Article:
That said, all employers should try to allocate sufficient resources (and I know this is hard) to investigate serious incidents quickly and efficiently, so that employees aren’t off work for more than a week or two just sitting in limbo. Sometimes it can be hard to move quickly given limited availability of witnesses, but it’s better for everyone involved when you wrap up your investigation quickly.
The employee mentions physical and mental health problems. Again, we don’t know the specifics, but can something like this expose the company to additional liability?
[Alifanz] In very limited circumstances, it could. Generally speaking, anyone placed on suspension is going to feel some amount of emotional distress, whether they committed the act or not. And if the suspension itself was done lawfully, any emotional distress that comes from it will generally not be something that exposes the company to liability.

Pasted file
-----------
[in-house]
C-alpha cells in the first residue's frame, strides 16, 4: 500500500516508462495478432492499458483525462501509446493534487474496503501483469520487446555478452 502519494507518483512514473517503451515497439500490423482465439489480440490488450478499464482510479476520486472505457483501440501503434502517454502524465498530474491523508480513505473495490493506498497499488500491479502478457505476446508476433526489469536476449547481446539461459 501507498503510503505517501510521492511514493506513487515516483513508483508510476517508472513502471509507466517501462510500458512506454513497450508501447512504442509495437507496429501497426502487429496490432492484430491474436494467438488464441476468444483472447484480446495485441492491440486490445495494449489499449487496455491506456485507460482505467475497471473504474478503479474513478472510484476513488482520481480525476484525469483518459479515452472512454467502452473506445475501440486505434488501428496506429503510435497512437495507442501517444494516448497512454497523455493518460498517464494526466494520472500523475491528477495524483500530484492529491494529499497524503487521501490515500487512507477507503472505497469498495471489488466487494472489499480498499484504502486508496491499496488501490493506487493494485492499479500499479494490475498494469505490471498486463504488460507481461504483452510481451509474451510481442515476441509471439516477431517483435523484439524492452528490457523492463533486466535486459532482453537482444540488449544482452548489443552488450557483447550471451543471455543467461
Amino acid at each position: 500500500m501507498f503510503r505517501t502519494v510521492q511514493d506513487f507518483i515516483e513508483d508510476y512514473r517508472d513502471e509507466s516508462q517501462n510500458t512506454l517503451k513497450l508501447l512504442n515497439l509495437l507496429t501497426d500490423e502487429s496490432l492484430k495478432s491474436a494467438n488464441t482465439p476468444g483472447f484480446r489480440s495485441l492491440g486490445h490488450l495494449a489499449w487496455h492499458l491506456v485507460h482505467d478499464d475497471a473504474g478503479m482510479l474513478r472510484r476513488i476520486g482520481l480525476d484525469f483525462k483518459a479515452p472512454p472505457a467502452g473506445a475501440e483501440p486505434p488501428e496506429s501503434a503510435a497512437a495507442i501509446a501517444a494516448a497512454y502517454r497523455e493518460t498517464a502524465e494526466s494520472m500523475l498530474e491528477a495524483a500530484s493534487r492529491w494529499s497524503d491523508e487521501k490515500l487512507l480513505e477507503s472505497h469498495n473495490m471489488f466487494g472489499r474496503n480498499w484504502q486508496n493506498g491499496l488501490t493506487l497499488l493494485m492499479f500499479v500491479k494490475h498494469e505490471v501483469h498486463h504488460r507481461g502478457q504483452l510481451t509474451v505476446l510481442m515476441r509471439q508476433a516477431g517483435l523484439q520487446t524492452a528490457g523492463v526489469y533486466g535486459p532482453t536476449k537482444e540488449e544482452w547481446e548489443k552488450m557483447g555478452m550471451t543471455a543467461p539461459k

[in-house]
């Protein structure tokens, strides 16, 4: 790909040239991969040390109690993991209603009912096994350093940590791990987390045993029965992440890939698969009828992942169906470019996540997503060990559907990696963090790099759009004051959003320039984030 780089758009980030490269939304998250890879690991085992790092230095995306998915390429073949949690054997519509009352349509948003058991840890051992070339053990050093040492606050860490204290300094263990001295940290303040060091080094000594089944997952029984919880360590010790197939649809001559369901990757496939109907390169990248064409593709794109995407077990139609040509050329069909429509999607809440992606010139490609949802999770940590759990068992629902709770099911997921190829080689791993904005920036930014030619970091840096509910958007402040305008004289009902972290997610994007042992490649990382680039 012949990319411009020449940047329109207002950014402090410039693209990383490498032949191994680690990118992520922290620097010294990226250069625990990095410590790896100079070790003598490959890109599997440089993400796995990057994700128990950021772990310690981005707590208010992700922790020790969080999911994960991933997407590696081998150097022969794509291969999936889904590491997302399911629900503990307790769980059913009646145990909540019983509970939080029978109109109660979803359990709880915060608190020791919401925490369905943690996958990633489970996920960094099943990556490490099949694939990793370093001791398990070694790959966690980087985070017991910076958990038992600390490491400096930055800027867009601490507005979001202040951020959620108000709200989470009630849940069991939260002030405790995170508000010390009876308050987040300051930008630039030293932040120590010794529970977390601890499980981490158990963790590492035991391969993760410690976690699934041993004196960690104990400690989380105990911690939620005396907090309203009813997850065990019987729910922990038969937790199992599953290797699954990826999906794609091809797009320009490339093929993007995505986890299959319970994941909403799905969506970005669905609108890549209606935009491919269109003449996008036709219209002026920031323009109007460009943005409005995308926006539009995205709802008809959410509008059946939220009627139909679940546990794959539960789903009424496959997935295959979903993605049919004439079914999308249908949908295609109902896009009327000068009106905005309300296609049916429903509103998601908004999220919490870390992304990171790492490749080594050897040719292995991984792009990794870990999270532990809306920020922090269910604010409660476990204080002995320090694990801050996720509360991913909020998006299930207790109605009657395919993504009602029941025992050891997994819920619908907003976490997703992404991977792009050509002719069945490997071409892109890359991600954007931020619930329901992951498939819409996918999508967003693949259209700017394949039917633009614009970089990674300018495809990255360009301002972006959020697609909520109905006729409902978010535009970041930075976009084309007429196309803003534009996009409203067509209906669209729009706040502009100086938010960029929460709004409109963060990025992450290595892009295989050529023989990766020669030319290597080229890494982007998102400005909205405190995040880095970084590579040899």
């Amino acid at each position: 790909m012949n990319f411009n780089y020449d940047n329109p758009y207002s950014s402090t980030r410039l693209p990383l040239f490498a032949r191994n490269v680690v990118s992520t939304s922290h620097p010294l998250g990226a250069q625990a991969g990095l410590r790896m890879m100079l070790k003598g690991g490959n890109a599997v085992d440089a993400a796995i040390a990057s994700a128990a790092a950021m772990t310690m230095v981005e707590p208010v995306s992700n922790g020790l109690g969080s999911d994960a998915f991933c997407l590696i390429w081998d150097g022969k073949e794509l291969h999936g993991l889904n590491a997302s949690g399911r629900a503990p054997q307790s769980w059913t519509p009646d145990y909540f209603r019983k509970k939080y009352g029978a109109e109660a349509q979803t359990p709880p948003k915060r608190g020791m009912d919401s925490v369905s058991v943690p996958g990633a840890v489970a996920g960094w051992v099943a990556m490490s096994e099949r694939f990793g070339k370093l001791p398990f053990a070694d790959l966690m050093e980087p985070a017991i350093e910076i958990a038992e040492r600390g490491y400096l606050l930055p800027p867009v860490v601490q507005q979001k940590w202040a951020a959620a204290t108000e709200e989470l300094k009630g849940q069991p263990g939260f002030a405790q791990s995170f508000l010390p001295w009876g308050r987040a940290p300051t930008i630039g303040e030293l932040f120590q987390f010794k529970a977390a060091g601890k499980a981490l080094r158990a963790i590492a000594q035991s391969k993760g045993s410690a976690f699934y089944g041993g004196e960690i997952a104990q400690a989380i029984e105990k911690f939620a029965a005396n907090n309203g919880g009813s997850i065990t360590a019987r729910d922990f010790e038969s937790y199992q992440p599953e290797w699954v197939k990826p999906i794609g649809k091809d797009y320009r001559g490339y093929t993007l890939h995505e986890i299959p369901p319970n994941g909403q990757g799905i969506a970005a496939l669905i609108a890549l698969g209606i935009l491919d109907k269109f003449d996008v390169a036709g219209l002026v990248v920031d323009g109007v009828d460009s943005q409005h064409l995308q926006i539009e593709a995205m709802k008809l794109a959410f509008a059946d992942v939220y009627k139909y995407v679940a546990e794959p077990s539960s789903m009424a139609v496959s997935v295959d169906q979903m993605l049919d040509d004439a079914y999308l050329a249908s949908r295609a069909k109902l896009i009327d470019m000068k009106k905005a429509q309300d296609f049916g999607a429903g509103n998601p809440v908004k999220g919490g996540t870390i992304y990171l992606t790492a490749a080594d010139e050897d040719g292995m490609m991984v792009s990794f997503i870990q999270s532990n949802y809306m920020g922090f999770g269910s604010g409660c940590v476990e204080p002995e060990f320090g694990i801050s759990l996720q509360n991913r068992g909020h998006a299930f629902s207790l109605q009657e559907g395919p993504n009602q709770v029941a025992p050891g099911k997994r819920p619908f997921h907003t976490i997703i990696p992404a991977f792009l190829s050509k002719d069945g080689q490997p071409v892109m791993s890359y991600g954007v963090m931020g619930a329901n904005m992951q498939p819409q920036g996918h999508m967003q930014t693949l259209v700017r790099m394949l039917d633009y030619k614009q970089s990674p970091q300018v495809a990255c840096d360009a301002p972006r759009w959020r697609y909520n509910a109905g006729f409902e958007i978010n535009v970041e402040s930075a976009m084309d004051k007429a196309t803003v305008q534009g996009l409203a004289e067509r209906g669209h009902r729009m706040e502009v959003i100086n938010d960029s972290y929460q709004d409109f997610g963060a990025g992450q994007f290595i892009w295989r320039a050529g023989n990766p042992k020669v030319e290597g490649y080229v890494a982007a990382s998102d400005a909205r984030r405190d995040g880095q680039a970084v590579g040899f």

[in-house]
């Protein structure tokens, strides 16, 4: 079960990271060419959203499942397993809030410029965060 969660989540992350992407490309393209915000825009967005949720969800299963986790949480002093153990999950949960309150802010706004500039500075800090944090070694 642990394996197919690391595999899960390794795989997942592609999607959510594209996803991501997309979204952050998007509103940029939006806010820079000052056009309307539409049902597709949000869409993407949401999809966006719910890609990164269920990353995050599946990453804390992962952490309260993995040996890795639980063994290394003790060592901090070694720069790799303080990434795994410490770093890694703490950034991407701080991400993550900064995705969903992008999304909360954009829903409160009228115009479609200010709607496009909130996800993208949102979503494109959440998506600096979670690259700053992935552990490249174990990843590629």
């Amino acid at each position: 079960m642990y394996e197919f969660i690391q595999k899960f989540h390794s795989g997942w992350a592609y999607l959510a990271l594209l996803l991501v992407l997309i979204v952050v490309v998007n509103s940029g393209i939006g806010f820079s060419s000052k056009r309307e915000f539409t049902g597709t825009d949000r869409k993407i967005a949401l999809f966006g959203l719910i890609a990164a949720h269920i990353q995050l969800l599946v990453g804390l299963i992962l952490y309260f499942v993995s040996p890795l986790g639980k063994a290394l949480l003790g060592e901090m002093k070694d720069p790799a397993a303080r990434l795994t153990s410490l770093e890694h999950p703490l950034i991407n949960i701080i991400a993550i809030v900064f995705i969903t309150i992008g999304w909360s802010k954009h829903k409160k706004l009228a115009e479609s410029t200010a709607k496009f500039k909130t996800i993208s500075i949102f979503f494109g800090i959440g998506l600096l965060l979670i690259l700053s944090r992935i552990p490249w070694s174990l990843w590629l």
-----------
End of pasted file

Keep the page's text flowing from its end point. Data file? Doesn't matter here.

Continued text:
Off the top of my head, I can think of two kinds of examples where it might:
- Where the suspension itself occurs as the result of some form of illegal discrimination. If, for example, an employee can credibly claim that the employer only suspended him because of his protected class, like race, then the suspension itself could be actionable. In that circumstance, the employee could potentially receive compensation for the emotional distress that occurred as a result of the investigation.
- If an individual levies an outrageous and untrue claim against the employee – especially as part of a campaign of hostility against the employee – resulting in the employee’s suspension, that individual or the company could be subject to a claim for Intentional Infliction of Emotional Distress (IIED). IIED claims are often brought as add-ons in litigation, but the standard required to find liability is so high that they are rarely successful.
A HUGE thanks to Marc for sharing his experience with us. Be sure to check out Marc’s Hostile Work Environment Podcast.
Employee suspensions are not an action that should be taken lightly. Companies need to make sure they are handling the matter properly, both from a legal perspective and from a respect standpoint.